Don’t Forget the New W-2 and 1099-MISC Filing Deadlines

Businesses have many tax and other filing deadlines to keep up with, and some of them have larger than expected consequences for non-compliance.

That’s why it’s important to stay on top of important payroll tax filing deadlines, including those for 1099 and W-2 forms. Last year, these dates changed for the 2016 reporting year, pushing the deadline back one full month, and that change continues for 2017 reporting as well. To help clients, prospects and others remain compliant with payroll reporting rules, Hanson & Co. has provided a summary of essential details below.

Who Receives a Form 1099-MISC and W-2?

Each company employee should be provided with a W-2 form. 1099-MISC forms are issued to any supplier, vendor or service provider the company has paid $600 or more per year for services rendered. This can include rent, independent contractor services, other income, prizes, medical and healthcare payments, fishing boat proceeds and payments to an attorney. A 1099-MISC form should also be sent out for payments of $10 or more in royalties and brokers’ payments in lieu of dividends or tax-exempt interest. Copies of these reports must be filed with the appropriate federal agency (the Social Security Administration for W-2 forms and the IRS for 1099-MISC forms). This deadline is the same whether the form is mailed or submitted electronically – another change from previous years.

Payroll Reporting Deadlines

In order to combat fraud and identity theft, the IRS has moved up the filing date for 2017 W-2 and 1099 forms to January 31, 2018 – one month earlier than the previous filing date. This will enable extra time to fully verify the legitimacy of tax returns and ensure refunds are appropriately issued. Many states (21 including Colorado) are also employing the earlier filing date for state income taxes for this same reason.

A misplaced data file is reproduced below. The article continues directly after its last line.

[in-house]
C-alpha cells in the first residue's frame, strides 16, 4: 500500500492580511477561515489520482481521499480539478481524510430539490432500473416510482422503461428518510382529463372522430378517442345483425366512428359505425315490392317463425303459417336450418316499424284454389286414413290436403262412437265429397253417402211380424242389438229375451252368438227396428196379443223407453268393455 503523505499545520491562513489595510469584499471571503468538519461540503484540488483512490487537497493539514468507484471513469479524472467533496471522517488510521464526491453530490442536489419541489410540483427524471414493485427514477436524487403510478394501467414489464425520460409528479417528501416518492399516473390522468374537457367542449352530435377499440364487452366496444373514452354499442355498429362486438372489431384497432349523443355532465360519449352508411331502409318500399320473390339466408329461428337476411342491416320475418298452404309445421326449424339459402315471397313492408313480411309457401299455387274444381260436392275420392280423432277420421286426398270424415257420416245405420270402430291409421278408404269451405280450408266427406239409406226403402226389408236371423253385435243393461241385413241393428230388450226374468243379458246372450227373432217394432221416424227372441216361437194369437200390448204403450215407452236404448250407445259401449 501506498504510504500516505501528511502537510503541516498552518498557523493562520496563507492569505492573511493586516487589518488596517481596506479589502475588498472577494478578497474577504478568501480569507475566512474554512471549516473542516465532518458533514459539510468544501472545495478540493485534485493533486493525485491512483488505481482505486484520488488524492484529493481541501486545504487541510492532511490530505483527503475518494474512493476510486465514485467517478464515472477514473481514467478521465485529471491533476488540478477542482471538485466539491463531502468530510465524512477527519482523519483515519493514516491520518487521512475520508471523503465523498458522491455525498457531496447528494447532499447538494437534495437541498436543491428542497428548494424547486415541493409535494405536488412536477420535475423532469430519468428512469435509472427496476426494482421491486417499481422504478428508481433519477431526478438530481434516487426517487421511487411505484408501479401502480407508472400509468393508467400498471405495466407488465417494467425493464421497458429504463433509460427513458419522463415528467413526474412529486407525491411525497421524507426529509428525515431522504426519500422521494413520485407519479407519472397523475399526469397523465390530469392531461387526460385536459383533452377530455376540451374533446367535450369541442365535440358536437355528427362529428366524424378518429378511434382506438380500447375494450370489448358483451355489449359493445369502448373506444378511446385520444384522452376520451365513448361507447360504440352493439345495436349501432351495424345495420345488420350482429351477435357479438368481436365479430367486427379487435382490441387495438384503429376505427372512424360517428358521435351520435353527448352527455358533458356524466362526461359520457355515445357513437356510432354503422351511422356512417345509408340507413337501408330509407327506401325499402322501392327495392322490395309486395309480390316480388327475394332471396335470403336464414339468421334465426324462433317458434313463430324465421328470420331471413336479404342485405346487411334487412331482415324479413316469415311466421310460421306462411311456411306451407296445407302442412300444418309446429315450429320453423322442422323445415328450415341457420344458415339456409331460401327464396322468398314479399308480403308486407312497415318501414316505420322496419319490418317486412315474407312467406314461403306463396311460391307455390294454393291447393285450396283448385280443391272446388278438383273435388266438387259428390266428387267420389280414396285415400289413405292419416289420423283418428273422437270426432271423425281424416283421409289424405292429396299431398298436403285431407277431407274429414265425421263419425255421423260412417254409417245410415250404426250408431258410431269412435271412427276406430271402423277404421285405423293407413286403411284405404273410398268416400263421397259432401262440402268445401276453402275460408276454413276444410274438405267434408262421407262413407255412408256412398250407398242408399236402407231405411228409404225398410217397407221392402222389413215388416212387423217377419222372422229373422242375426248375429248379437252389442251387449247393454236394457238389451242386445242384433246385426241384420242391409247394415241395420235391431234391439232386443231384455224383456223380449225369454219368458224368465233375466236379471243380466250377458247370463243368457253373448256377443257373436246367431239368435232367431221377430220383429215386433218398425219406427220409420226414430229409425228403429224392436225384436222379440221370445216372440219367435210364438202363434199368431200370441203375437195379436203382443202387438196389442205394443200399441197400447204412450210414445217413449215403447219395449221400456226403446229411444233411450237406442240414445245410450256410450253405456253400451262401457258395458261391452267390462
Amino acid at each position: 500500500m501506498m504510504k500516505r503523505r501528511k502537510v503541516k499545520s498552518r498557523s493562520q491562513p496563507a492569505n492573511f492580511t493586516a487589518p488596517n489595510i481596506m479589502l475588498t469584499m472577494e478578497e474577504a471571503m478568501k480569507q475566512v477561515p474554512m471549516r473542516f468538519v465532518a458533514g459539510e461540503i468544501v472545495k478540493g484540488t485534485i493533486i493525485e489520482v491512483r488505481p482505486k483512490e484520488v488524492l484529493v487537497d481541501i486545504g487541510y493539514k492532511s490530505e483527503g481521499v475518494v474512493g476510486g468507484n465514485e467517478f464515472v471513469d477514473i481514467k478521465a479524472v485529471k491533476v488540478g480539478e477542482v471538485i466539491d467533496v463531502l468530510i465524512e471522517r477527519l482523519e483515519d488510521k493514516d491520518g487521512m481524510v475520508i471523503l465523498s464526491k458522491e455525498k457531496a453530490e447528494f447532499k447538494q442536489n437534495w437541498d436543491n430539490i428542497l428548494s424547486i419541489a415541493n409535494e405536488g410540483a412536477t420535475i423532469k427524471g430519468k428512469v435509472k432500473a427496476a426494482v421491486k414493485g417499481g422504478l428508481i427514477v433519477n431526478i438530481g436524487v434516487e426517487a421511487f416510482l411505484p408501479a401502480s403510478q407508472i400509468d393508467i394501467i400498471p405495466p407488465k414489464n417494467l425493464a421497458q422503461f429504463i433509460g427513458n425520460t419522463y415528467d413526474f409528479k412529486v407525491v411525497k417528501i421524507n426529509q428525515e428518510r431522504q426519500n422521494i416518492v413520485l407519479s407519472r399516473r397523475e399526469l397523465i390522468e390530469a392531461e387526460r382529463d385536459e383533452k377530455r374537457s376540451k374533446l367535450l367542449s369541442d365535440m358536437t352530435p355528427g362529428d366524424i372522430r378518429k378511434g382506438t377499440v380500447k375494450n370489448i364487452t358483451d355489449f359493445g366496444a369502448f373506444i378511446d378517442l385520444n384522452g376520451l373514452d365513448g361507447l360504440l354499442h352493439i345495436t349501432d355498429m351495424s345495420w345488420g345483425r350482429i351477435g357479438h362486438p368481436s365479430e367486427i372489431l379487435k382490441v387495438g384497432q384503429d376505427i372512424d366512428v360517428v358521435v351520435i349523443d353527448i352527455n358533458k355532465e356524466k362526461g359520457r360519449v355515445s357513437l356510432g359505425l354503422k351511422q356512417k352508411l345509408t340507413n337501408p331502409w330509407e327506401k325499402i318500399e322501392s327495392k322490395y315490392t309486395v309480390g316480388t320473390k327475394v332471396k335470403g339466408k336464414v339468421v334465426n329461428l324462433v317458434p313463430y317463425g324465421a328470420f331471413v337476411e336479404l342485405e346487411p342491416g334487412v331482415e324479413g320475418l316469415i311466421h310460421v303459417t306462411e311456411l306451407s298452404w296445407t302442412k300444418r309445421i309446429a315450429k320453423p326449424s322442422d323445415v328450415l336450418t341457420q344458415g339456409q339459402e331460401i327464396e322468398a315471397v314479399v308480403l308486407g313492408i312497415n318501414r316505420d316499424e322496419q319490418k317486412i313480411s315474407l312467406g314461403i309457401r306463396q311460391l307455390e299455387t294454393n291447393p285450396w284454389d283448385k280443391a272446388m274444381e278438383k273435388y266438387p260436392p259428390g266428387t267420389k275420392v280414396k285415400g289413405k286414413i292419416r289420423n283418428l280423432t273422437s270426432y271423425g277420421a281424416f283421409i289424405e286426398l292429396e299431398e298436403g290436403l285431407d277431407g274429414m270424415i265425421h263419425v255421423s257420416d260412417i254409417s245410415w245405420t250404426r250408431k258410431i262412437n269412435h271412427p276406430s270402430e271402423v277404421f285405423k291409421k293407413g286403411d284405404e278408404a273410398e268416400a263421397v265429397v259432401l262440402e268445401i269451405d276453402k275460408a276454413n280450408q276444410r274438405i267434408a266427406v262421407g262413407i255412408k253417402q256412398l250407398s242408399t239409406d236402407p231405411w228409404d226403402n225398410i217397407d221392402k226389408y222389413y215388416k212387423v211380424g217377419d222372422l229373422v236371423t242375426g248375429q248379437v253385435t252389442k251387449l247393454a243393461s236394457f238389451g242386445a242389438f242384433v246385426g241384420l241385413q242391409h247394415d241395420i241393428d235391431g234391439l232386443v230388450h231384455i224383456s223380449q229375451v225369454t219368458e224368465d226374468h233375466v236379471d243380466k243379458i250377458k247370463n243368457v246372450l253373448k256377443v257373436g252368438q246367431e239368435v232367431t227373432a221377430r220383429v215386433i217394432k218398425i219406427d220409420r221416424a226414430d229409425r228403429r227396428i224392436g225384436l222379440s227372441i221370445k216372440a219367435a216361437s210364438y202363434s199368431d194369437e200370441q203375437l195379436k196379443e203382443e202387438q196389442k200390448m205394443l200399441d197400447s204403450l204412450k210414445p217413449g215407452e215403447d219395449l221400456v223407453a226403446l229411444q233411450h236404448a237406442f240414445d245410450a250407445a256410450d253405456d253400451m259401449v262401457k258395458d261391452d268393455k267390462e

The deadline for providing W-2 forms to employees and 1099-MISC forms to other workers for 2017 is still January 31, 2018, which is unchanged from previous tax seasons. Also, don’t forget other important 2017 tax deadlines in early 2018. Along with annual wage and tax reports, unemployment tax forms and payment and Form 941 (Employer's Quarterly Federal Tax Form) for fourth quarter 2017 are all due January 31, 2018.

W-2 Non-Compliance Penalties

Unfortunately, missing deadlines can come with a steep penalty, which has been recently increased by the IRS to account for inflation. A company that fails to file information returns on a timely basis, intentionally disregards filing requirements (i.e. does not provide all necessary information or reports inaccurate information) or does not furnish W-2 forms to employees as required will be subject to a tiered penalty system.

With some exceptions, filing a corrected statement within 30 days of the due date results in a fee of $50 per W-2 form (maximum of $536,000 or $187,500 for small businesses generating less than $5M per year). If a company correctly files more than 30 days after the deadline but before August 1, the penalty is $100 per Form W-2 (maximum of $1,609,000 or $536,000 for small businesses). The penalty rises to $260 per information return for those who file after August 1, do not file corrections or do not file the required W-2 forms. Intentional disregard of filing requirements has a much steeper penalty of $530 per form with no maximum.

Contact Us

Maintaining tax compliance among changing rules and deadlines can be challenging especially when managing your business is your main focus. The good news is that Hanson & CO can help! If you have questions about preparing and submitting W-2s, IRS Form 1099-MISC or W-3 (for Forms W-2) or if you would like assistance with tax planning, tax preparation or another issue, please call us at (303) 388-1010 or click here to contact us. We look forward to speaking with you soon.

TaxMarc Bradac